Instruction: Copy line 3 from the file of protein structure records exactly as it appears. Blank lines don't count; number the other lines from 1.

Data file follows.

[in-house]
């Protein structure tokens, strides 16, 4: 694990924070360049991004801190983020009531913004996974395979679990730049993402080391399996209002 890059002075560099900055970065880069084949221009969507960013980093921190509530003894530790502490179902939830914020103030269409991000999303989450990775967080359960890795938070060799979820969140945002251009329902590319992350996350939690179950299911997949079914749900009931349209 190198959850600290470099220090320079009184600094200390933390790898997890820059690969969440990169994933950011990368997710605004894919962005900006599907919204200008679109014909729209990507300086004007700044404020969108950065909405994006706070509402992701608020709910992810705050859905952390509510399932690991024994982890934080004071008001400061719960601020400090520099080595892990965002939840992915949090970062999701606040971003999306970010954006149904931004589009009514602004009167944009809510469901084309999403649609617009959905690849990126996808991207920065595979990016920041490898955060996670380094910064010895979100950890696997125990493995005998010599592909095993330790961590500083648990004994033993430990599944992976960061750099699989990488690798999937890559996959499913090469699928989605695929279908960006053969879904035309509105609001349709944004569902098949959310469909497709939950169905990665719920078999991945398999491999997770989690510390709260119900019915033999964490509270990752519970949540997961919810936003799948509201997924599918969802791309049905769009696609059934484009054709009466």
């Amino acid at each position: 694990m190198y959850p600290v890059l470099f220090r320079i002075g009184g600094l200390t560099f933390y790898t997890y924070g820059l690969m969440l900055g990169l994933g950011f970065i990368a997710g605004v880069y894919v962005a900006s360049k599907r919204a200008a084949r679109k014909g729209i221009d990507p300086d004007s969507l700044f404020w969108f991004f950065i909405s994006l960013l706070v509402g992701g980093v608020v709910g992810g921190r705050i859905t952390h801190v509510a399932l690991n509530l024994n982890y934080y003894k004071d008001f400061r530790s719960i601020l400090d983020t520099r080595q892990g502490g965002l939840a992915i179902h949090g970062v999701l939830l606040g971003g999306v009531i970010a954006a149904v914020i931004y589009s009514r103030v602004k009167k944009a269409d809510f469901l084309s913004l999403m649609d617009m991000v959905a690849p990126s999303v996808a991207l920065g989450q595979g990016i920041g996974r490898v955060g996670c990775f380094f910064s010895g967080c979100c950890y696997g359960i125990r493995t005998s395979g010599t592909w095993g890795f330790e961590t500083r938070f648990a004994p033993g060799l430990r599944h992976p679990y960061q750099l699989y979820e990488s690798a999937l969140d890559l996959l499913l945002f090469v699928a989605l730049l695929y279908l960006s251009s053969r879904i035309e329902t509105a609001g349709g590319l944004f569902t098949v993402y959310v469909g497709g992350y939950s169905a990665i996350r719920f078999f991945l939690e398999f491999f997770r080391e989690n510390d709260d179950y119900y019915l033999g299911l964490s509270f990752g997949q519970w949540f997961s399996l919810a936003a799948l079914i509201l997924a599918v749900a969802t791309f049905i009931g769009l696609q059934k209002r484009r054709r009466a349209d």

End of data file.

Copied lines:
């Amino acid at each position: 694990m190198y959850p600290v890059l470099f220090r320079i002075g009184g600094l200390t560099f933390y790898t997890y924070g820059l690969m969440l900055g990169l994933g950011f970065i990368a997710g605004v880069y894919v962005a900006s360049k599907r919204a200008a084949r679109k014909g729209i221009d990507p300086d004007s969507l700044f404020w969108f991004f950065i909405s994006l960013l706070v509402g992701g980093v608020v709910g992810g921190r705050i859905t952390h801190v509510a399932l690991n509530l024994n982890y934080y003894k004071d008001f400061r530790s719960i601020l400090d983020t520099r080595q892990g502490g965002l939840a992915i179902h949090g970062v999701l939830l606040g971003g999306v009531i970010a954006a149904v914020i931004y589009s009514r103030v602004k009167k944009a269409d809510f469901l084309s913004l999403m649609d617009m991000v959905a690849p990126s999303v996808a991207l920065g989450q595979g990016i920041g996974r490898v955060g996670c990775f380094f910064s010895g967080c979100c950890y696997g359960i125990r493995t005998s395979g010599t592909w095993g890795f330790e961590t500083r938070f648990a004994p033993g060799l430990r599944h992976p679990y960061q750099l699989y979820e990488s690798a999937l969140d890559l996959l499913l945002f090469v699928a989605l730049l695929y279908l960006s251009s053969r879904i035309e329902t509105a609001g349709g590319l944004f569902t098949v993402y959310v469909g497709g992350y939950s169905a990665i996350r719920f078999f991945l939690e398999f491999f997770r080391e989690n510390d709260d179950y119900y019915l033999g299911l964490s509270f990752g997949q519970w949540f997961s399996l919810a936003a799948l079914i509201l997924a599918v749900a969802t791309f049905i009931g769009l696609q059934k209002r484009r054709r009466a349209d």